By Michael Switow
As the world panics around us, it’s the responsibility of corporate and HR leaders to remain calm, allay the concerns of colleagues, and smoothly roll out business contingency plans.
The COVID-19 pandemic -though we didn’t know its scale, nor did it have an official name at the time -hit Asia about two months before Europe and the United States. Hand sanitiser, face masks, thermometers, and toilet paper flew off the shelves.
Many companies had to scramble to find supplies while also implementing new ways of working -split teams, temperature logs, remote working, and more. Rules and regulations seem to change daily, and as borders close, businesses need to continue to adapt.
As I write this, Singapore’s border with Malaysia is still open, but the head of a business association has warned companies to prepare for a possible closure. Some 300,000 Malaysians commute from neighbouring Johor every day to work in factories, restaurants, and other businesses. Most are blue-collar workers whose jobs cannot be done remotely, so companies will either need to provide local lodging or lay them off.
Businesses are also quickly learning that working remotely is not something that can just be done at a flip of a switch -at least not done well. In addition to logistical and technological challenges, loneliness can creep in. Leaders need to be conscious of their team members’ mental well-being, not simply their physical health.
In this issue of HRO Today APAC, we also take a look at gender issues in the workplace, specifically challenges faced by Japanese women who wish to return to work after stepping out to have a family. Not only are they competing with recent graduates and a male-dominated workplace, but after staying at home for several years, they often must confront a lack of professional confidence too.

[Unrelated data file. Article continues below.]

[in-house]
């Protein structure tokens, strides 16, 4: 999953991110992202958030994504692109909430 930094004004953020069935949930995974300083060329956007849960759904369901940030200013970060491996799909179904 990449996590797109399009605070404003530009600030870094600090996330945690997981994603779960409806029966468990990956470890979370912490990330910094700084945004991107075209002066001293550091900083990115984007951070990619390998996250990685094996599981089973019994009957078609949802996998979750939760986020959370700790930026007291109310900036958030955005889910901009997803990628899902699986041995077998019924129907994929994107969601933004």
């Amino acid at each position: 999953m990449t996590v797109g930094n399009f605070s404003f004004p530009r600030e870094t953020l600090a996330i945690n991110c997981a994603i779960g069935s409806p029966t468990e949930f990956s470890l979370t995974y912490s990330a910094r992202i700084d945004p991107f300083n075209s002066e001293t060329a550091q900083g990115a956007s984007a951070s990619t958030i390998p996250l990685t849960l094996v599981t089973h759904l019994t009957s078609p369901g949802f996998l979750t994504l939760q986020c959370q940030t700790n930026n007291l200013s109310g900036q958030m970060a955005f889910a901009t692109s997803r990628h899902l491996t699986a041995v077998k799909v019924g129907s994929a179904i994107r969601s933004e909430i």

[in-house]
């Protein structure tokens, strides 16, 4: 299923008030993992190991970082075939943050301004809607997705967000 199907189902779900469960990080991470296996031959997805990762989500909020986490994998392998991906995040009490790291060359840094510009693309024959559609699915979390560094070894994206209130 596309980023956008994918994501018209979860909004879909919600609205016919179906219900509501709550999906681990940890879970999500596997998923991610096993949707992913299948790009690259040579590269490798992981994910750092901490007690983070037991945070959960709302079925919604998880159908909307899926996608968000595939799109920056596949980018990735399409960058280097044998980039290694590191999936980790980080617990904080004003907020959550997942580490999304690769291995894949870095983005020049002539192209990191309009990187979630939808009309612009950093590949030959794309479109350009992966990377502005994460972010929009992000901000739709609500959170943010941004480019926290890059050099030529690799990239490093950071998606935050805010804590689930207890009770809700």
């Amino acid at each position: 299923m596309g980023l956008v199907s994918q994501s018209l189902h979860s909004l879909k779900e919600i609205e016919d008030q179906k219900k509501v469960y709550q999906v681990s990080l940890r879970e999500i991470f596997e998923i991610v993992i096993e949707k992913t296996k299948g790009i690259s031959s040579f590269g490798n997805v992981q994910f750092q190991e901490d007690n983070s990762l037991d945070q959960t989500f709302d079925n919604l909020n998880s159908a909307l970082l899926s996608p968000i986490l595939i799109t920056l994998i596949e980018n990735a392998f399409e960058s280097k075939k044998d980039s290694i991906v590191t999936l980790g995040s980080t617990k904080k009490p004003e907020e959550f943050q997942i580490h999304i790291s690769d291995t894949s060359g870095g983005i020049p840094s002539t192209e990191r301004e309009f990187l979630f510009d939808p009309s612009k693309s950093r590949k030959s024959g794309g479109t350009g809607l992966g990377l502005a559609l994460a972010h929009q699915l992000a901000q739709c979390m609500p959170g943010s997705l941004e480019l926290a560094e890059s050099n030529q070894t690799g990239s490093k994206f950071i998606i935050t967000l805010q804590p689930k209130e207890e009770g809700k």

An entire industry has cropped up in Japan to service this segment of the market, and we’re fortunate to chat with the founders of several companies working to help women navigate this transition.
Of course, Japan is hardly the only country where employers scoff at women’s ability to balance work and family. Mrinalini Venkatachalam, the regional director at WEConnect International and a life-long activist for gender equality, is working to challenge workplace biases and simultaneously increase supply chain diversity, an area that often receives short shrift.
As we face new challenges on what seems to be a daily basis -amidst biases that long predate the current crisis -let’s consciously take time to listen to each other, to hear our colleagues’ fears and needs, and then, together, identify the best ways ahead.